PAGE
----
Hauke Branding

How should a leftist style their pubic hair? The question might seem bizarre and frivolous, but to gay liberation activists in West Germany during the 1970s, it was anything but. When I accidentally came across this undated leaflet (most likely from 1977/78) by the Aktionsgruppe Homosexualität Osnabrück, AHO (Action Group Homosexuality Osnabrück), it struck me as a noteworthy and provocative example of how activists playfully approached gay politics of the time. The leaflet’s eye-catching and provocative illustration helped to draw attention to the group and define its membership as pluralist: “we are: gays, faggots, assfuckers, cocksuckers, bisexuals – in all positions (professionally as well as socially). Partly red, partly green (not brown), but immensely alternative, progressive, and fiercely liberal.”

A set of line drawings comically depicting various pubic hairstyles. Captions and descriptions are in German.
Leaflet of the Aktionsgruppe Homosexualität Osnabrück, AHO (Action Group Homosexuality Osnabrück), c. 1977-1978. © AHO Osnabrück. Courtesy of the Stadtarchiv Münster, Rosa Geschichten. Schwul-lesbisches Archiv Münster, Nr. 61.

Although they are crucial to understanding West Germany’s highly politicized gay liberation movement of the 1970s, the (remarkable) ways in which gay liberation groups in provincial or medium-sized cities positioned themselves politically are often overlooked. A small regional center of 150 000 inhabitants in Lower-Saxony, Osnabrück’s connectedness to its (predominantly conservative) hinterland led to specific crossovers of homosexualities in the city. Many activists grew up in the countryside or lived and worked there still, and marriages (sometimes with children) were anything but an exception. Consequently, homosexual action groups – a short-lived predecessor of AHO (1973-74) that  was also a pluralist-leftist group – needed to genuinely consider this specific background among (potential) members, comrades, and companions. Activists needed to allow for different political currents and goals within the group – especially if they sought to attract new members.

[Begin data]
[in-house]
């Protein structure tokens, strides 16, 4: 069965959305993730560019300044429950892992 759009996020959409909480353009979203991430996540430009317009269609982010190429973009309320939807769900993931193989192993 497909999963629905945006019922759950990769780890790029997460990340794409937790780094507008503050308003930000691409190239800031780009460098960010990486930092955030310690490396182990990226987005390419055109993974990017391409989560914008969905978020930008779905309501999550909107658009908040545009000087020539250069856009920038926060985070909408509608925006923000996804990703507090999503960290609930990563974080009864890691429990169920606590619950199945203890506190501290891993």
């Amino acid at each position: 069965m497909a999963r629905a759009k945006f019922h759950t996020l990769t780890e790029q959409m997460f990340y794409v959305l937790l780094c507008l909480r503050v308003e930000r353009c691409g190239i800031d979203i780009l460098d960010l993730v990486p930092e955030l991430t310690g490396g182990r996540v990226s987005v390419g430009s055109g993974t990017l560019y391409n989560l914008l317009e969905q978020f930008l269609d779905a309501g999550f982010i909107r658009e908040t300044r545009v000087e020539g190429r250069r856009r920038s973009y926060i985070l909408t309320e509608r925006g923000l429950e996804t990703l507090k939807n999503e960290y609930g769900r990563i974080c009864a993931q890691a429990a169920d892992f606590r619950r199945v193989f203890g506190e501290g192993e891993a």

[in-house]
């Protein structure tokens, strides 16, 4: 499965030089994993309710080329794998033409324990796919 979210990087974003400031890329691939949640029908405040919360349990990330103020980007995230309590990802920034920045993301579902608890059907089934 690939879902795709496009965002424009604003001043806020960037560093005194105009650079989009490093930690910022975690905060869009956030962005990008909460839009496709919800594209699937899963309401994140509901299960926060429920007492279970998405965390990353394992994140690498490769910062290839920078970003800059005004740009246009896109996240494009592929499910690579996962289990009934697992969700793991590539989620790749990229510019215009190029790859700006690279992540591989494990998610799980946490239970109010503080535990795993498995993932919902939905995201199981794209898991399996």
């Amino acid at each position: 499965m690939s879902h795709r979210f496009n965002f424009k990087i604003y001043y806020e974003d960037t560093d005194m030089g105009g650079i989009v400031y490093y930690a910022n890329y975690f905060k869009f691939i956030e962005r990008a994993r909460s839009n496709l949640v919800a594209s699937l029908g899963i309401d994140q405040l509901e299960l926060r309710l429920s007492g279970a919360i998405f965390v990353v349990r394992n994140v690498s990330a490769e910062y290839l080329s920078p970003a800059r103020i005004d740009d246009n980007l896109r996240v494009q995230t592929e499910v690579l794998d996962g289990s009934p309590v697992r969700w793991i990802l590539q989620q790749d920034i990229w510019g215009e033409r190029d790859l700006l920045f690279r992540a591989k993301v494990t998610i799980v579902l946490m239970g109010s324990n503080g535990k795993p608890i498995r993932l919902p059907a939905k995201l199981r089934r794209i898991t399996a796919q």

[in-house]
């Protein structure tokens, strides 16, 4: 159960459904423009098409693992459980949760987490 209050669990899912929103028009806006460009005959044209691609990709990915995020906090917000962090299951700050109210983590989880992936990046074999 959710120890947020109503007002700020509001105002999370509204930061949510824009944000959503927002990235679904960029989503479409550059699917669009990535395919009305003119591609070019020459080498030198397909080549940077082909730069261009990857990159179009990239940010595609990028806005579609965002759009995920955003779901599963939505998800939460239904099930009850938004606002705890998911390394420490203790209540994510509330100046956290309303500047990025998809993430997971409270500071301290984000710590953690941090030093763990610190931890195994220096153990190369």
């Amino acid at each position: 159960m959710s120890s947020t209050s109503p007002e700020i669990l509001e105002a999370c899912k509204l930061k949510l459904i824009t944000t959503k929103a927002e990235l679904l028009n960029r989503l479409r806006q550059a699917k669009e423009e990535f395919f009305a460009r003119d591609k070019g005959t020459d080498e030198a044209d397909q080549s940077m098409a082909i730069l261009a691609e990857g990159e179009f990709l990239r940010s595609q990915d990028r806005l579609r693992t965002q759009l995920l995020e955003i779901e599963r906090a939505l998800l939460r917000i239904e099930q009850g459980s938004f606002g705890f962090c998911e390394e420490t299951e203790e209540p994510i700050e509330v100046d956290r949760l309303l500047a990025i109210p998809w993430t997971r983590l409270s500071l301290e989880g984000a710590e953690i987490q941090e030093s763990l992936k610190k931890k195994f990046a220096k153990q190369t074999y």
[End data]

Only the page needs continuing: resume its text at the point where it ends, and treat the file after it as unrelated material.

The different pubic hairstyles (left to right: “Marxist, Leninist, Maoist, Stalinist, Fascist, Freak, Gay, Tramp, Opponent of Violence, Woman’s Friend, Catholic, Brigadiste, Optimist, Racist, Nudist”) playfully acknowledge the ongoing political debates of the radical gay liberation movement while gently mocking the stubbornness and narrow-mindedness often found in these debates. One could also read it as an implicit reference to the famous leaflet of the Socialist German Student’s Union (SDS) women’s council from 1968 in which they attacked male leaders of SDS for disregarding feminist issues and demanded to “free the socialist eminences from their bourgeois cocks!” Read in this way, AHO’s leaflet at once illustrates the group’s knowledge of current ‘political hairstyles’ and their acceptance of most of them—although certainly not all of them—while also highlighting that the group did not see a strict necessity to stick to only one specific ‘hairstyle’ (i.e. political identity).

Although in its aesthetic and tone the leaflet comes off as provocative and direct (without being too vulgar, of course), it also focuses on personal, everyday issues and displays some ambivalence regarding political objectives: “What we want: to be accepted, change things, speak up, reduce role behaviour, listen to each other, express feelings, reduce fears, spend time together privately, get warmer with one another”. Given its mostly leftist references, one might have expected the group to formulate more direct political demands. Instead, it focuses on questions of the everyday. Together with the affectionate invitation at the bottom — “We are open-hearted in any way!!!” — the leaflet indicates the group’s openness to different personal and political needs and experiences as well as strategic considerations for attracting members and operate politically in a city such as Osnabrück.

Leaflets like the one from AHO reveal how gay liberation groups in smaller cities worked within their specific contexts while operating within the movement’s general debates and references. Narratives of conservative dominance and political backwardness of more rural areas in gay liberation aside, the playfulness and irony of AHO’s leaflet remind us of the importance they placed in joy and desire as part of their political activism.

Hauke Branding is a research associate at Leuphana University in Lüneburg, Germany, investigating radical West German gay liberation movement as part of the research training group “Cultures of Critique”. In 2019, he co-edited a new German edition of Guy Hocquenghem’s Homosexual Desire together with Lukas Betzler.

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One Comment

  1. Brian Dempsey

    Fab! Not aware of any similar examples.

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